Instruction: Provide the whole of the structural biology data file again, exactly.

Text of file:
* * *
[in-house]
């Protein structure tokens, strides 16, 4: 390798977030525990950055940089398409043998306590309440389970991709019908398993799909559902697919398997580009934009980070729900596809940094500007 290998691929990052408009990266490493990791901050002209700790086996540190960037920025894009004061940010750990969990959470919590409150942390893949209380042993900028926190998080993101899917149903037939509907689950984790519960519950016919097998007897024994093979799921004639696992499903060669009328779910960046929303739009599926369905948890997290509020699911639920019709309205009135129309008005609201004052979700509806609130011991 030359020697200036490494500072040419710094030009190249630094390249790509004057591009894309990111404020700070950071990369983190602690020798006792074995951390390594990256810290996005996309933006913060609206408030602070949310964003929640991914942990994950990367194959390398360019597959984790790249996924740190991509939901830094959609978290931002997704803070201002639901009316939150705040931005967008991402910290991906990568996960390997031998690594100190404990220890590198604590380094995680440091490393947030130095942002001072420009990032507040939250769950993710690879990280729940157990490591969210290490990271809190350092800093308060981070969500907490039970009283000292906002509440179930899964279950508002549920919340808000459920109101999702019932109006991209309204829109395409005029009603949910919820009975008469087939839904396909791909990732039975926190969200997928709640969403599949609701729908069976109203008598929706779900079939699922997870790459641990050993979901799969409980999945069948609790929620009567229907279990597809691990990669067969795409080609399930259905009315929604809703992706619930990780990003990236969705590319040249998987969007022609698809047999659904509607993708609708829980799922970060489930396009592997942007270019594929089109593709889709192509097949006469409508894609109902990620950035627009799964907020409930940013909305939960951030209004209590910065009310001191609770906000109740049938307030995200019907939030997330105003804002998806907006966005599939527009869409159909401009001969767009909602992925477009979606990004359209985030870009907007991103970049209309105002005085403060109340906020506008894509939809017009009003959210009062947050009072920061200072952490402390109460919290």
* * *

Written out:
[in-house]
């Protein structure tokens, strides 16, 4: 390798977030525990950055940089398409043998306590309440389970991709019908398993799909559902697919398997580009934009980070729900596809940094500007 290998691929990052408009990266490493990791901050002209700790086996540190960037920025894009004061940010750990969990959470919590409150942390893949209380042993900028926190998080993101899917149903037939509907689950984790519960519950016919097998007897024994093979799921004639696992499903060669009328779910960046929303739009599926369905948890997290509020699911639920019709309205009135129309008005609201004052979700509806609130011991 030359020697200036490494500072040419710094030009190249630094390249790509004057591009894309990111404020700070950071990369983190602690020798006792074995951390390594990256810290996005996309933006913060609206408030602070949310964003929640991914942990994950990367194959390398360019597959984790790249996924740190991509939901830094959609978290931002997704803070201002639901009316939150705040931005967008991402910290991906990568996960390997031998690594100190404990220890590198604590380094995680440091490393947030130095942002001072420009990032507040939250769950993710690879990280729940157990490591969210290490990271809190350092800093308060981070969500907490039970009283000292906002509440179930899964279950508002549920919340808000459920109101999702019932109006991209309204829109395409005029009603949910919820009975008469087939839904396909791909990732039975926190969200997928709640969403599949609701729908069976109203008598929706779900079939699922997870790459641990050993979901799969409980999945069948609790929620009567229907279990597809691990990669067969795409080609399930259905009315929604809703992706619930990780990003990236969705590319040249998987969007022609698809047999659904509607993708609708829980799922970060489930396009592997942007270019594929089109593709889709192509097949006469409508894609109902990620950035627009799964907020409930940013909305939960951030209004209590910065009310001191609770906000109740049938307030995200019907939030997330105003804002998806907006966005599939527009869409159909401009001969767009909602992925477009979606990004359209985030870009907007991103970049209309105002005085403060109340906020506008894509939809017009009003959210009062947050009072920061200072952490402390109460919290």